The position property in CSS describes how an element or HTML item should be positioned.
In CSS, there are five different position property types available:
The top, right, bottom, and left properties can be used to position an element. These define the separation between an HTML element and the viewport's edge. We must declare the positioning technique in order to set the position using these four properties. Let's examine each of these positional techniques in greater detail:
An element with position: When an element's position is set to absolute, it will be located in relation to its closest Non-static ancestor. This element's placement is independent of its siblings or elements that are on the same level.
The position of any HTML element with the fixed property will be determined by the viewport. When an element has fixed positioning, it can stay in place even when the page is scrolled. The top, right, bottom, and left can be used to place an element.
Relative to the other components on top of it, an element with the attribute position: relative is positioned. Other elements won't fill the void created by this element even if we set its top, right, bottom, or left. When using top, bottom, left, or right to reposition an element whose position is set to relative, it will be positioned relative to its starting position.
By default, this placement strategy is used. If we don't specify the positioning method for any element, the element's default positioning method is position: static. When an element is defined as static, the top, right, bottom, and left will have no influence over it. The element will be placed in line with the page's natural flow.
Based on its placement, the element with the properties position: sticky and top: 0 played a part in both fixed and relative behavior. If the element is positioned in the middle of the document, it will scroll until it reaches the top when the user scrolls the document. When it reaches the top, it will remain there no matter how far you scroll. By using the bottom property, we may position the element at the bottom.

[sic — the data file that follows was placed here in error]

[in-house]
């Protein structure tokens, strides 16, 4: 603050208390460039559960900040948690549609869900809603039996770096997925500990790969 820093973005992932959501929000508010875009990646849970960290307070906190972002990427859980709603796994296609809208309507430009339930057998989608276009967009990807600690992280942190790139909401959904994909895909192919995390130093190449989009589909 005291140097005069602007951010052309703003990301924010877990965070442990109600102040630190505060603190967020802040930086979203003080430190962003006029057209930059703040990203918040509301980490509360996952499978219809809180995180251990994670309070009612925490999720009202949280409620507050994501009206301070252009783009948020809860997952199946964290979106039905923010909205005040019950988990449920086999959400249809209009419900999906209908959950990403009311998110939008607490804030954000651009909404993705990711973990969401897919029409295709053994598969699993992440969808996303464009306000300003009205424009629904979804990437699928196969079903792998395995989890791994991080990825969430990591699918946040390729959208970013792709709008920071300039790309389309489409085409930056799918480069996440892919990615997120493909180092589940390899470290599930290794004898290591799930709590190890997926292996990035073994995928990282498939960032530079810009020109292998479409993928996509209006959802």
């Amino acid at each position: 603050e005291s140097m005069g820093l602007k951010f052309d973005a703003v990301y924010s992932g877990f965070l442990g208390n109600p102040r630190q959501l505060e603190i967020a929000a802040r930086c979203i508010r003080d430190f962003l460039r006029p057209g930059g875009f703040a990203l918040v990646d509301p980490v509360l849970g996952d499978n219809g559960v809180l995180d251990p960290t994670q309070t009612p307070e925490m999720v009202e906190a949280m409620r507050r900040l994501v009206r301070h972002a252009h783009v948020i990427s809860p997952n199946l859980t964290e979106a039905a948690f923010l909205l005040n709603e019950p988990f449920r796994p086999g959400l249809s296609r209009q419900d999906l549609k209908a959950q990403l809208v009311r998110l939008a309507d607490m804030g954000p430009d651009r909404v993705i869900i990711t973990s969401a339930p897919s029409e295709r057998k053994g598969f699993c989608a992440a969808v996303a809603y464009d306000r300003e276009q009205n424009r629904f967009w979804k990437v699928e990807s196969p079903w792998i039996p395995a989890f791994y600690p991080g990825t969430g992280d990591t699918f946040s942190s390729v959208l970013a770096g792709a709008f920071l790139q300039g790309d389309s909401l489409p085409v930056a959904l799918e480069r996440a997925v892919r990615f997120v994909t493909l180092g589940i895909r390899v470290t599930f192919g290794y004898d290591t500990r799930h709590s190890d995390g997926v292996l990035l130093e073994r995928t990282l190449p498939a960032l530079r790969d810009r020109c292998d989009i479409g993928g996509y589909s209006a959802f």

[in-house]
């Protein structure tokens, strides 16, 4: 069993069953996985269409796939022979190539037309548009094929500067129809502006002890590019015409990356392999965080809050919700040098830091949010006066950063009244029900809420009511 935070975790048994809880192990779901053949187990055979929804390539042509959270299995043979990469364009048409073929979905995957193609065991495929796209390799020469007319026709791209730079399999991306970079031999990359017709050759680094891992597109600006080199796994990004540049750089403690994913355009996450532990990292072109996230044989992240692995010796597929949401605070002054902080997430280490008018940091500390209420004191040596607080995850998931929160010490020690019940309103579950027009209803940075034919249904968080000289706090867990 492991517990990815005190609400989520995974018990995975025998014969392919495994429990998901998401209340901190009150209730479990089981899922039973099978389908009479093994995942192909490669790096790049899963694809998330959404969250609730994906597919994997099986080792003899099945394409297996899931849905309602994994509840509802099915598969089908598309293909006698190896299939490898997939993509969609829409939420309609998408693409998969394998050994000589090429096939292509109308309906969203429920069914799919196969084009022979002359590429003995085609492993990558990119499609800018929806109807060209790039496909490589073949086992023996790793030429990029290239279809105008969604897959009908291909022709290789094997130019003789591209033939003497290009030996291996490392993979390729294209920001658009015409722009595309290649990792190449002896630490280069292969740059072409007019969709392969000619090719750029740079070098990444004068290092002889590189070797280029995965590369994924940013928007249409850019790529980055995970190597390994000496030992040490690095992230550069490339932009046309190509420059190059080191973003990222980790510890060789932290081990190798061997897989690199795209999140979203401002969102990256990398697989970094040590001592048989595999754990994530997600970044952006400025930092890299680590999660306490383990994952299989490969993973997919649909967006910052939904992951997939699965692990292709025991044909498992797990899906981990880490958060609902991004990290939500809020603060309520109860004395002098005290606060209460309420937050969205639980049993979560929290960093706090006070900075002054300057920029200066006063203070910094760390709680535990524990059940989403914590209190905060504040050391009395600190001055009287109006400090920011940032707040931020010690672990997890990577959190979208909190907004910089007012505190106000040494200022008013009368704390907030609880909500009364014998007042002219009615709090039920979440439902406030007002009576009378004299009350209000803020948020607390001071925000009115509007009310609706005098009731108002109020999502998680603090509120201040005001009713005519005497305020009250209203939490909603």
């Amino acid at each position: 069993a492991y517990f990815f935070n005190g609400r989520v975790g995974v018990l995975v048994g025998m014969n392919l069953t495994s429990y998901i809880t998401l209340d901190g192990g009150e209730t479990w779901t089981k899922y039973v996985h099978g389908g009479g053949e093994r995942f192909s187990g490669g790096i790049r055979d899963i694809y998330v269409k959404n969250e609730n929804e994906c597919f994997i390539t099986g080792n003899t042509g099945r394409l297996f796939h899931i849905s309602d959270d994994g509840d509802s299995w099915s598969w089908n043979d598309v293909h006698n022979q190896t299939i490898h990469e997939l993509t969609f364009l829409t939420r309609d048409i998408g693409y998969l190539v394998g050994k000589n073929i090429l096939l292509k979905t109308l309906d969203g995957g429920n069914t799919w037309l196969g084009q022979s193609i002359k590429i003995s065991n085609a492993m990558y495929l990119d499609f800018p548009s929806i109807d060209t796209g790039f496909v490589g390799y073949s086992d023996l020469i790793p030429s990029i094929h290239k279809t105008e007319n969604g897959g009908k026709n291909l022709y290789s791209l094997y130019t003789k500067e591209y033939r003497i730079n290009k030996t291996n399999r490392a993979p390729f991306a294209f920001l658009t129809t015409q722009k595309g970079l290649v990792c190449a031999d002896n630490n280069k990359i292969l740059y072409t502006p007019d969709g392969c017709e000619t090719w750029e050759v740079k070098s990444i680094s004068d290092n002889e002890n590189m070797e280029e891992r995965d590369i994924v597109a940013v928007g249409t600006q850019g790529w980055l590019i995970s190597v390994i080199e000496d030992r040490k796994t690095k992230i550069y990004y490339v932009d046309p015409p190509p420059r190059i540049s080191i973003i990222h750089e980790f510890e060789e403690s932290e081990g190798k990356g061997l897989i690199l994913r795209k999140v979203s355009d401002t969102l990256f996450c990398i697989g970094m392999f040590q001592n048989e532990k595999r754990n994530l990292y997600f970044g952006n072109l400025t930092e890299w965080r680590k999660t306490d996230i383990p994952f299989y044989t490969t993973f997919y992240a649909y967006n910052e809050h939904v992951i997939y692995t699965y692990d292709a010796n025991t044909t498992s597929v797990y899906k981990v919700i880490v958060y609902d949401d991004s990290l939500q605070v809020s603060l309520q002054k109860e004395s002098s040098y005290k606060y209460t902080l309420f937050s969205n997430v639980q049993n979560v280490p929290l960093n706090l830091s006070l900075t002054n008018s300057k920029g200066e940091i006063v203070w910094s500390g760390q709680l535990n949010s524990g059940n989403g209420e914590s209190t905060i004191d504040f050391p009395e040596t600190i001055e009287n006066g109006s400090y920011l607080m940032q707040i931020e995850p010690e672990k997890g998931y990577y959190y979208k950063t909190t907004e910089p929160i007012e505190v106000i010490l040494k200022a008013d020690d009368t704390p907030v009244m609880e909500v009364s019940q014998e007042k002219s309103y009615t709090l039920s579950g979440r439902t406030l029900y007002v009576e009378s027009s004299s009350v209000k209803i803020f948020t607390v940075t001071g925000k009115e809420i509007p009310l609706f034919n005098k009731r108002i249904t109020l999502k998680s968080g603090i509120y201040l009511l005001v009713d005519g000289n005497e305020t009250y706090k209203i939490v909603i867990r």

The position property's initial value is static. When an element's position property is set to static, it is positioned according to the normal flow of the document and cannot be moved using the top, bottom, left, or right properties.
The position property in CSS allows you to position an element relative to its containing block or to the viewport. It affects the layout and flow of a document by changing how elements are positioned and interact with each other on the page. For example, with static positioning, elements flow in the natural order of the document and are positioned according to the normal flow of the document. With relative positioning, elements are shifted from their normal position based on the top, bottom, left, and right properties. Fixed and absolute positioning remove elements from the normal flow of the document and position them relative to the viewport or nearest positioned ancestor, respectively.
The position property interacts with other layout properties in various ways. For example, setting an element's position to absolute or fixed removes it from the normal document flow, which can affect the positioning of other elements. The float property can also affect the position of elements, especially when combined with the clear property. Additionally, the display property can affect the behavior of the position property, as certain values of display may prevent an element from being positioned using top, bottom, left, or right.